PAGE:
For Better or For Worse

         Marriage vows are not only legally binding by the state, but they are a covenant between two people. This is a covenant to be together, for better or for worse, in sickness and in health, in good times and in bad, separated only by death. After a wedding, after all the frills and excitement, after all the gifts are opened and all the cake is eaten, all that remain are the vows. These are what bind two people. These are the same vows that Nora and Torvald took in the 1879 play, A Doll's House, by Henrik Ibsen, filmed twice in 1973 by Joseph Losey and Patrick Garland respectively.

         However, it seems that Nora (Jane Fonda/Claire Bloom) did not take these vows seriously. At the end of the play and two movie versions, Nora leaves Torvald (David Warner/Anthony Hopkins) to pursue her own identity. Without a second thought, she leaves her home, her husband, her children, and her vows. Some may say that she had every right in doing that because she has the right to figure out who she is and be independent. Some may even say that she had been too young when she got married and had not known what she was doing, and therefore her actions were justified. I wholeheartedly disagree. Marriage is a sacred covenant, not to be taken lightly.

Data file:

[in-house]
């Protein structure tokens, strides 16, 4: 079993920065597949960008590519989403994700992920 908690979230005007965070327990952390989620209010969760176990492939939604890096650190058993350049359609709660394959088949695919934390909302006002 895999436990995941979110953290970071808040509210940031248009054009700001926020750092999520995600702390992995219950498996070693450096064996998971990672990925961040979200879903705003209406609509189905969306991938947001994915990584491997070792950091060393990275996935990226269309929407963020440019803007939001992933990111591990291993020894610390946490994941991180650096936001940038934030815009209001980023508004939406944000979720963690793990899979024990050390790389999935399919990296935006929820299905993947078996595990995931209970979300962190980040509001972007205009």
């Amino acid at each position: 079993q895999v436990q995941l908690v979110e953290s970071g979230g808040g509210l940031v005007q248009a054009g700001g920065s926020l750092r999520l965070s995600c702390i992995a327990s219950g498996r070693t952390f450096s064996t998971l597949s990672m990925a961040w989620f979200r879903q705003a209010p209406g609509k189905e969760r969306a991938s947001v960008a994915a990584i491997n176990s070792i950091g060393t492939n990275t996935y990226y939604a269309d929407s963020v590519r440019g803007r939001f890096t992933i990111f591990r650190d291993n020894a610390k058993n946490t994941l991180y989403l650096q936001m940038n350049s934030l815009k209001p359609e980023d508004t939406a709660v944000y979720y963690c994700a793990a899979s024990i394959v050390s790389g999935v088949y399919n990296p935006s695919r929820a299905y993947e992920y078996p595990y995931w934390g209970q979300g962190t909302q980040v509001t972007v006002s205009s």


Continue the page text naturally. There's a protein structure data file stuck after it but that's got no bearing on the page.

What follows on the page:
I cannot think of any reason that Nora should not have stayed with Torvald. First of all, Torvald had a very valid point that it was her duty as a wife and mother to stay. I know that some women's activists may say that she had a right as a woman to be independent. She had a right to get her own job, to have her own life. I am not arguing against that at all. Some may see this situation as a woman being oppressed to be stuck under a husband, raising children, and looking after the home--but that is not the point. The point is--she made vows to stay. Does that not mean anything? When she married Torvald, she made vows to stay with him for better or worse, and that includes finding out that perhaps he does not love her the way she wants to be loved; or, after many years realizing she does not really know who she is. It does not matter the reason; she had made vows that should be separated only by death.

         Not only that, but it was very irresponsible for her to leave, not only for Torvald's sake, but also for the sake of her own children. She needed to figure out who she was, but there is no reason she could not do that where she was. She was very selfish for her actions. If she had any kind of love for her husband, or at least her children, she would stay. I am not married, nor do I have children, but I believe the love of a wife and mother rises above self, and selfish ambitions. It is this very selfishness and ambition after selfish wants and desires that I believe was the downfall of Nora's marriage, and not only that, but the downfall of most marriages in our culture today.

Brittany Binkley

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